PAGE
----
Criminal Justice

The Folly of Residence Restrictions for Sex Offenders

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The New York Times reports that 40 or so sex offenders in Long Island's Suffolk County live in two government-supplied trailers, one of them located in the parking lot of a prison, largely because residence restrictions make it almost impossible for them to find a legal home after they are released:

In New York State, laws prohibit sex offenders on parole or whose victims were younger than 18 from residing within 1,000 feet of schools or other child care facilities. In 2006, Suffolk [County] passed a law extending the distance for all sex offenders to a quarter mile. Southampton [a Suffolk County beach town] later stretched that to up to a mile. 

As I explained in a 2011 Reason article about sex offenders, there are several problems with such rules:

There is no evidence that residence restrictions prevent crime and little reason to think they would. Sex offenders are free to move around over the course of a day, and residence restrictions do not even notionally prevent them from finding victims more than 1,000 feet, a quarter mile, or a mile from their homes. Furthermore, data from the Justice Department's National Crime Victimization Survey indicate that more than 90 percent of sexually abused minors are assaulted by relatives or acquaintances, not by strangers who happen to live near a playground or school.

Residence restrictions are indiscriminate. The rules are supposed to be aimed at people who pose a special threat to children. Yet New York's law applies to all sex offenders on parole, whether or not their crimes involved minors. Even a sex offense involving a minor, which triggers lifelong residence restrictions under New York's law, does not necessarily mark someone as a menace to children. An 18-year-old who had consensual sex with his 16-year-old girlfriend, for instance, is not exactly a child molester. The same might be true, depending on the details, of  the Southampton trailer dweller who was convicted of "disseminating pornography among minors."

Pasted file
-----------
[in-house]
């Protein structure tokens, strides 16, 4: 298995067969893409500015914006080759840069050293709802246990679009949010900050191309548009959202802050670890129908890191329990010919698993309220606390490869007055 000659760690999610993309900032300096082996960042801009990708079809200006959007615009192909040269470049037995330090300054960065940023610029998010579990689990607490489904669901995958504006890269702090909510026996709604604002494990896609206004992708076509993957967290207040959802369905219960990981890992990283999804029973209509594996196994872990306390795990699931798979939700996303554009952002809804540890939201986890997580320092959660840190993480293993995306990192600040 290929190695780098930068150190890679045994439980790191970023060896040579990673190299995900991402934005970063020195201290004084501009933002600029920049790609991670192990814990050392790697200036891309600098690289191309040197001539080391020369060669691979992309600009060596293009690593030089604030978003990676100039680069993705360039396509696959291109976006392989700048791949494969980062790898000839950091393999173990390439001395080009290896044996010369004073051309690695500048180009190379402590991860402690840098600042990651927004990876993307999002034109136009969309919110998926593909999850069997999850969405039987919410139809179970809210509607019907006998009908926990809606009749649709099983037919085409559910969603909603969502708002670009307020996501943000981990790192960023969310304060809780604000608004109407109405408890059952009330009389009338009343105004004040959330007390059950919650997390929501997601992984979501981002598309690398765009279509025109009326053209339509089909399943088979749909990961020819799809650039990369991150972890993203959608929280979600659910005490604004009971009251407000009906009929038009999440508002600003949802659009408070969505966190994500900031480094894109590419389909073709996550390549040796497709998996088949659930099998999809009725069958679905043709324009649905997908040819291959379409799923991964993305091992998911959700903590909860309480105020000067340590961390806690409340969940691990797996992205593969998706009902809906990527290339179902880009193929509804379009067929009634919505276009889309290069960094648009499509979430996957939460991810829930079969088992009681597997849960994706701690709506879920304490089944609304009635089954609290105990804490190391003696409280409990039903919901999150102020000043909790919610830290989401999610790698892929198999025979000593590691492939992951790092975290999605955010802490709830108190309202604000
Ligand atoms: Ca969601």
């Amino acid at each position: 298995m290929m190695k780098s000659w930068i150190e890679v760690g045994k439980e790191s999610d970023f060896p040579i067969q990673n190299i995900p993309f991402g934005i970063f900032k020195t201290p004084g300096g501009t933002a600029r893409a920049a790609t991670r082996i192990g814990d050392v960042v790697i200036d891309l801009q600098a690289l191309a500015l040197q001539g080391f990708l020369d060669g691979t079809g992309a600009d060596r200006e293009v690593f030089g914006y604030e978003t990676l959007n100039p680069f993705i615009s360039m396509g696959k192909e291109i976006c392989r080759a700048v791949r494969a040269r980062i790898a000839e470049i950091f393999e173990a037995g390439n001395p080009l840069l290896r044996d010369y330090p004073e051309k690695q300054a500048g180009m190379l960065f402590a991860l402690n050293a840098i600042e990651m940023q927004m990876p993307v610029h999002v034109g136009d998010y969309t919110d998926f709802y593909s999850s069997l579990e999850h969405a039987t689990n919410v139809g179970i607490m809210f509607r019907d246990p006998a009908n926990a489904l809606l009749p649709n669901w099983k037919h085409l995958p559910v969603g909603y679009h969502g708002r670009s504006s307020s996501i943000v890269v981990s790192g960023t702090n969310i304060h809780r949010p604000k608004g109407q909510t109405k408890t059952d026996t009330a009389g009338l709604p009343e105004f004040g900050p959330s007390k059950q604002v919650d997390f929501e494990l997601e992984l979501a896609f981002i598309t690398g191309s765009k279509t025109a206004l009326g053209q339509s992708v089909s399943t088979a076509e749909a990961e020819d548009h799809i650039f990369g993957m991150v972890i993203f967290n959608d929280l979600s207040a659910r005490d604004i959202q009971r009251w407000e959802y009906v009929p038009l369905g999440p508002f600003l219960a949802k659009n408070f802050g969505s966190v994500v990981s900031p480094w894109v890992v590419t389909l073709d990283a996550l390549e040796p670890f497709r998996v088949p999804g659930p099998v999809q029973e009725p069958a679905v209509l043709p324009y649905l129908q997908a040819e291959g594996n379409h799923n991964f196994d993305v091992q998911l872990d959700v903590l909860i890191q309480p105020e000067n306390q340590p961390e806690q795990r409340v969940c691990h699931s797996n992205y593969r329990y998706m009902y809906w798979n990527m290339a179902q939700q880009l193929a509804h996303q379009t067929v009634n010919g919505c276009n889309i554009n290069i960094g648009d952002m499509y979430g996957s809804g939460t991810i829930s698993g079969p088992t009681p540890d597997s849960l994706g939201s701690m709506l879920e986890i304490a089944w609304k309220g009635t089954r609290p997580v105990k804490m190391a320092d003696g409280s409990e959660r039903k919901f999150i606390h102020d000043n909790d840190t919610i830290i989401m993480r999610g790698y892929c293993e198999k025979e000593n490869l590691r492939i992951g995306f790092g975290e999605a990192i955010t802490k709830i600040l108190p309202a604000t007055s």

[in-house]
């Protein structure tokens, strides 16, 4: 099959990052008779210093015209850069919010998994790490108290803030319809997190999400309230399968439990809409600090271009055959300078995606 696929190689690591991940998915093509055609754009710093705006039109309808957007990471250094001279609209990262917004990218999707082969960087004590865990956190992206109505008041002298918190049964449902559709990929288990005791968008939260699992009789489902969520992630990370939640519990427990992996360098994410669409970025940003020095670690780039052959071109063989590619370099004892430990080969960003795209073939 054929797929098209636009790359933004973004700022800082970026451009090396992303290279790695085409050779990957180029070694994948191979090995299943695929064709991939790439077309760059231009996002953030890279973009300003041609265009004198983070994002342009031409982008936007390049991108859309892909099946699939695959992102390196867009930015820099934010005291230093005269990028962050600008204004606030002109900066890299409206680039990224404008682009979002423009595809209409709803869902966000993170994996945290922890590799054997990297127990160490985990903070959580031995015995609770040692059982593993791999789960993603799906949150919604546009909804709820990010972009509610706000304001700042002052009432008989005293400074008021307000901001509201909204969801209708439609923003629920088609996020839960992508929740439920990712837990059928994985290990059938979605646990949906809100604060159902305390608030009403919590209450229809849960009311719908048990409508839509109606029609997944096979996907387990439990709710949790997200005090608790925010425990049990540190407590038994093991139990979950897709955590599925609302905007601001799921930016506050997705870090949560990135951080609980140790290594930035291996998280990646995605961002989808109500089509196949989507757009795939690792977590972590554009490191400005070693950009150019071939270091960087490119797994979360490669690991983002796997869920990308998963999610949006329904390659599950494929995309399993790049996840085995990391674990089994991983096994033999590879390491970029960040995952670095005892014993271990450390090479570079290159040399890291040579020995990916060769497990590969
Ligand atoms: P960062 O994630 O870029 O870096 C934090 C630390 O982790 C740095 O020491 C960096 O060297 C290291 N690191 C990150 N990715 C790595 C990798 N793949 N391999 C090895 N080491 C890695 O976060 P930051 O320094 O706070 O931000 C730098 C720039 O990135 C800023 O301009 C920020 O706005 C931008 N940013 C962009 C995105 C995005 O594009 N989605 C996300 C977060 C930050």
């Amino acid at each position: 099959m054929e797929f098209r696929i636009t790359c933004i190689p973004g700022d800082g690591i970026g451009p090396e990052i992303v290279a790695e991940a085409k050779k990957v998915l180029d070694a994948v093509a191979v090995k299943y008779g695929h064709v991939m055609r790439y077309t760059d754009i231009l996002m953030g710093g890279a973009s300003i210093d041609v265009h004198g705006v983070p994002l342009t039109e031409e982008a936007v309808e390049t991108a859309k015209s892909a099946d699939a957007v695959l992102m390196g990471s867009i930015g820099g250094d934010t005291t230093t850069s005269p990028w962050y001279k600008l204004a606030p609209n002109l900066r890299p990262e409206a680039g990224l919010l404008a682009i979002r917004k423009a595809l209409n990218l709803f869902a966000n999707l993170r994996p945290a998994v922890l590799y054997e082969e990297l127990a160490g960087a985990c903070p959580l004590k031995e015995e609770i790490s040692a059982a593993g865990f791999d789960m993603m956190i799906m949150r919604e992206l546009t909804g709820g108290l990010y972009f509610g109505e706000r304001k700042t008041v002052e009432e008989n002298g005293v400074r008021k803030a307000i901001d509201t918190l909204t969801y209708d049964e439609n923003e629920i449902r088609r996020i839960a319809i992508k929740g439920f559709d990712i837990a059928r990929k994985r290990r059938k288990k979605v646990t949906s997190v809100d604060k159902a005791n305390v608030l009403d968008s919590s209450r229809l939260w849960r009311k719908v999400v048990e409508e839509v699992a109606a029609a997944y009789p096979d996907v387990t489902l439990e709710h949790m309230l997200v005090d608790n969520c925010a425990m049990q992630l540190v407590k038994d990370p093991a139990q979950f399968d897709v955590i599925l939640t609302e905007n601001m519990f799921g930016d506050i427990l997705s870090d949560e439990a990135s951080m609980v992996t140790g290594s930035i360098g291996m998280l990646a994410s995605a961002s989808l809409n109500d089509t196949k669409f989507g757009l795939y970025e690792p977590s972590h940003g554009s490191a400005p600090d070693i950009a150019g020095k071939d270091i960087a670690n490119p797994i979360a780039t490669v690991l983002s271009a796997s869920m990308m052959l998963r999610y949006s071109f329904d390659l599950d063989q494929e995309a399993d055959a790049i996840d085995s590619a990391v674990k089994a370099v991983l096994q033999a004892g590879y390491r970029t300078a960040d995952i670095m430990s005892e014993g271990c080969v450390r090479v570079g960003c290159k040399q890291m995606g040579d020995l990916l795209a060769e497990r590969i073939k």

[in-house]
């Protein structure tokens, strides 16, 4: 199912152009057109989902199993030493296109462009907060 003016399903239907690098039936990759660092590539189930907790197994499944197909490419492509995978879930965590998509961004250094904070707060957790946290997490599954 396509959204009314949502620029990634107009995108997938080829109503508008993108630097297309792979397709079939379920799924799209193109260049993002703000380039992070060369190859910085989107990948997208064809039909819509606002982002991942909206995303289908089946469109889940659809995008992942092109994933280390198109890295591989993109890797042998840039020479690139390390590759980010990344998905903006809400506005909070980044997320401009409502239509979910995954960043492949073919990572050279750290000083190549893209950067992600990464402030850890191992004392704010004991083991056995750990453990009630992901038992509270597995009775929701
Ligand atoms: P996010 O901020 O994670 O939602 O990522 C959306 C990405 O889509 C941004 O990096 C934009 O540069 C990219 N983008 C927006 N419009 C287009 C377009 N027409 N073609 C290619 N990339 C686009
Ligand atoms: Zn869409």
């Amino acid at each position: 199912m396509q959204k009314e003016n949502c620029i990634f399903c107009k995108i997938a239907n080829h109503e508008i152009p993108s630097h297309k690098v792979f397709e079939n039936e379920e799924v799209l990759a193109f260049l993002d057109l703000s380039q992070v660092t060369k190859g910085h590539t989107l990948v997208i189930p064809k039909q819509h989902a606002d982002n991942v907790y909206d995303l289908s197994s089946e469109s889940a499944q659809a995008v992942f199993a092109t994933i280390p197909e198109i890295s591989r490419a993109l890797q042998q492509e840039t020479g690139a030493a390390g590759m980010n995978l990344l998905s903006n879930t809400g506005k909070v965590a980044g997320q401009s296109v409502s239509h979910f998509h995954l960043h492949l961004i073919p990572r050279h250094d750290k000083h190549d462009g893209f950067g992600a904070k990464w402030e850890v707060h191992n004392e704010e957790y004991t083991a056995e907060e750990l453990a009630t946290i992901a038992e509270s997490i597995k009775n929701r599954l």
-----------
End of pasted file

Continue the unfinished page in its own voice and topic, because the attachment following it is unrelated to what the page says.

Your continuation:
Residence restrictions promote recidivism. By effectively banishing sex offenders from most (sometimes nearly all) of a city or county and forcing them to live together in trailers, in cheap motels, in campgrounds, or under bridges, often far from therapy and employment opportunities, the restrictions impede reintegration and rehabilitation, making new crimes more likely. They also undermine the registration systems championed by the same people who support residence restrictions, since it is hard to keep tabs on homeless sex offenders.

Even some advocates of residence restrictions concede they have gone too far:

"When you propose a law restricting sex offenders to 1,000 feet from any bus stop, that's just not going to work," said Laura A. Ahearn, executive director of Parents for Megan's Law and the Crime Victims Center, who lives on Long Island. "You have to be reasonable."

Since their costs are clear and their benefits are unproven at best, it is hard to see how any residence restrictions count as reasonable. All they seem to offer is emotional satisfaction and a false sense of security.

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  1. Even some advocates of residence restrictions concede they have gone too far:

    “When you propose a law restricting sex offenders to 1,000 feet from any bus stop, that’s just not going to work,” said Laura A. Ahearn, executive director of Parents for Megan’s Law and the Crime Victims Center, who lives on Long Island. “You have to be reasonable.”